More a study of cultures in collision than an attempt to set records straight or expose new findings about George A. Custer, Larry McMurtry’s Custer presents a “short life” of the frontier legend.
As the author tells us, “Several times, over the years, I have been asked to write a life of Custer, and have declined mainly because I found Evan Connell’s Son of the Morning Star a masterpiece that is unlikely to be bettered.” But at length he proceeded, because the “short life itself is a lovely form, a form that was once common in English letters. One of the duties of the short life is to bring clarity to the subject.”
In this slim volume, packed with photographs and reproductions of period artwork, McMurtry brings his clarity by etching the cultural milieu that shaped not just Custer, but his times. Wisely, he sets his own limits: “If you seek details of the battle itself, I refer you to Evan Connell, Robert Utley, James Donovan, and Nathaniel Philbrick, who, between them, sweep in virtually everything verifiable about the battle.”
McMurtry does tell the story, even of the Little Big Horn, but in broader brush strokes. Still, this is not “history lite.” You’ll find meat here, but this is a 21st-century book for a 21st-century audience. On mobile devices, the plenitude of photos will play well—digital fare turns photography into a highly affordable splurge, not just for publishers, but also for book buyers.
The author has purged the pedantry and distilled the essences. It’s rife with curiosities. One learns, for instance, that on his final expedition, “Custer wrote letters constantly—Libbie [wife] mentions one of 42 pages, and in fact, quite a few reached 40 pages.” We also learn that only an hour or two after the battle, native scouts to the south, in Crooks’s command, which was more than a day’s ride away, were wailing and expressing a sense of calamity; that Buffalo Bill Cody, as showman, employed Indians who had helped kill Custer.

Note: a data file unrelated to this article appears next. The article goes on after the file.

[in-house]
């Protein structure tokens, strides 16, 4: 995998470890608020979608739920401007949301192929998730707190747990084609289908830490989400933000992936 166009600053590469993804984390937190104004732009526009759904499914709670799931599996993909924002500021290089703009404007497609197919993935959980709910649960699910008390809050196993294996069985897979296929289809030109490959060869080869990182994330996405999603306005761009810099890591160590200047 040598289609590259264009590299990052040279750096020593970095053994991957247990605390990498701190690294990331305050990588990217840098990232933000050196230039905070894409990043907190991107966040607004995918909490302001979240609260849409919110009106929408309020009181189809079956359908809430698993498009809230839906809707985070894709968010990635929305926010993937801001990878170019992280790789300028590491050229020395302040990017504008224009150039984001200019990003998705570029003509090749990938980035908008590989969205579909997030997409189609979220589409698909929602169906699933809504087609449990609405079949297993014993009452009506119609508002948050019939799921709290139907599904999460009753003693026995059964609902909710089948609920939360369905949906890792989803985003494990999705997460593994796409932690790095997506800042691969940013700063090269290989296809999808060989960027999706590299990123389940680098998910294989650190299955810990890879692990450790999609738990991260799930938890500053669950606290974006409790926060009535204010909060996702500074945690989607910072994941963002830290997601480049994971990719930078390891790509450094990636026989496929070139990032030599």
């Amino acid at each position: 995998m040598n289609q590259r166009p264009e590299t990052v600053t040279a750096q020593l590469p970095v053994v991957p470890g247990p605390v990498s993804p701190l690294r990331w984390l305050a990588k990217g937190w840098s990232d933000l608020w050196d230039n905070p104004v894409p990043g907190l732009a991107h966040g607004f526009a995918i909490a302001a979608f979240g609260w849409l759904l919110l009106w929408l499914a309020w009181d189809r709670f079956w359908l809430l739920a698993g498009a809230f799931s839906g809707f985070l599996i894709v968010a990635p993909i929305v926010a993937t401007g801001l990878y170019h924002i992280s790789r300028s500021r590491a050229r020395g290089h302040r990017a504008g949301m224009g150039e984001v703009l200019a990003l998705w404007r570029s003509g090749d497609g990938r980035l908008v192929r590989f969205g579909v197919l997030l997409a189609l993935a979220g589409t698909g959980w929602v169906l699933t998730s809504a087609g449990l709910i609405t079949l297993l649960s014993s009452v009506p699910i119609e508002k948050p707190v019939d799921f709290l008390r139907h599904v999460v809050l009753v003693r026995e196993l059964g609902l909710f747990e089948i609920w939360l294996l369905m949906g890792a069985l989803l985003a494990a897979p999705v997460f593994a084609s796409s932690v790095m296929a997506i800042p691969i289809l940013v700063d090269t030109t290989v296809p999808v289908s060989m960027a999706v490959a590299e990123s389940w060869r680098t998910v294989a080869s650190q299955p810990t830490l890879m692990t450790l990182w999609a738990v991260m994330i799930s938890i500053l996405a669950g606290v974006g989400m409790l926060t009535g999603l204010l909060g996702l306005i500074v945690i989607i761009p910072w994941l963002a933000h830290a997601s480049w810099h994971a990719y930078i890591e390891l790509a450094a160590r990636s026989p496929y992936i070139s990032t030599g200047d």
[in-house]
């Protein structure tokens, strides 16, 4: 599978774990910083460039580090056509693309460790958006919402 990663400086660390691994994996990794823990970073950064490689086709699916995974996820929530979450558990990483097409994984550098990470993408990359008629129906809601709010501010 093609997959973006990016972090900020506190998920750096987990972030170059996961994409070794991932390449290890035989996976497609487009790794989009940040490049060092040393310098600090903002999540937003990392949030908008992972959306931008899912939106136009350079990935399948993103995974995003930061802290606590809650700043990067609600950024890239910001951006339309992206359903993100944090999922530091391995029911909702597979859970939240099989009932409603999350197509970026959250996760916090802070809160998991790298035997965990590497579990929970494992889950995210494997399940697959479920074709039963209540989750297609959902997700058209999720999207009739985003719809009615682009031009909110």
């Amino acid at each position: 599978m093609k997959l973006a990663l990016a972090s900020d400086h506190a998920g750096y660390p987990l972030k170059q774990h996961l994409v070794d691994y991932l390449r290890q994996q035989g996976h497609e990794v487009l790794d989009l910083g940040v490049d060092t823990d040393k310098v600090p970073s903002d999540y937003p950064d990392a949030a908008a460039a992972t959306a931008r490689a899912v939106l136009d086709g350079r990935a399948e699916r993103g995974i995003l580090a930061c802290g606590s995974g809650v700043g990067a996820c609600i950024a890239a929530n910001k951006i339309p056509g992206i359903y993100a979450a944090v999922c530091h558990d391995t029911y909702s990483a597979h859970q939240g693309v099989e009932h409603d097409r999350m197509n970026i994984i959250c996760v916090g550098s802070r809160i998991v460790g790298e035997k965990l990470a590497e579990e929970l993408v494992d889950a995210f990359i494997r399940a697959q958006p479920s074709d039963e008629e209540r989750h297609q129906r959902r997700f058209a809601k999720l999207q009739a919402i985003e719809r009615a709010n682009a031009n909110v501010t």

I stated that the author deals in broad strokes, but it could equally be stated that he does the opposite—that he paints his pictures with the clever aside, the telling detail, the adroit observation. He juggles anecdotes almost as blithely as Ian Frazier does in Great Plains. McMurtry’s trademark droll humor is fully engaged—the underlying tension makes it zing. I zipped through this book. It stays at a lope. It entertains.
Yet it does, ultimately, express a motif purely its own. Custer features a strain of fatalism that has always permeated McMurtry’s writings on the West. That fatalism tinges his fiction and his nonfiction besides. It suffuses Lonesome Dove, but rather than burdening that book, it ennobles it. That fatalism wends its way up the Missouri River in “Sacagawea’s Nickname.” And it shadows the 7th Cavalry, and the Plains tribes as well, in Custer. Shadows, yes, and eventually devours. Meanwhile, McMurtry tries neither to redeem Custer, nor to make an enigma of him. His targets are the times and the place and the human ethos, not the solitary trooper riding to a tragic end.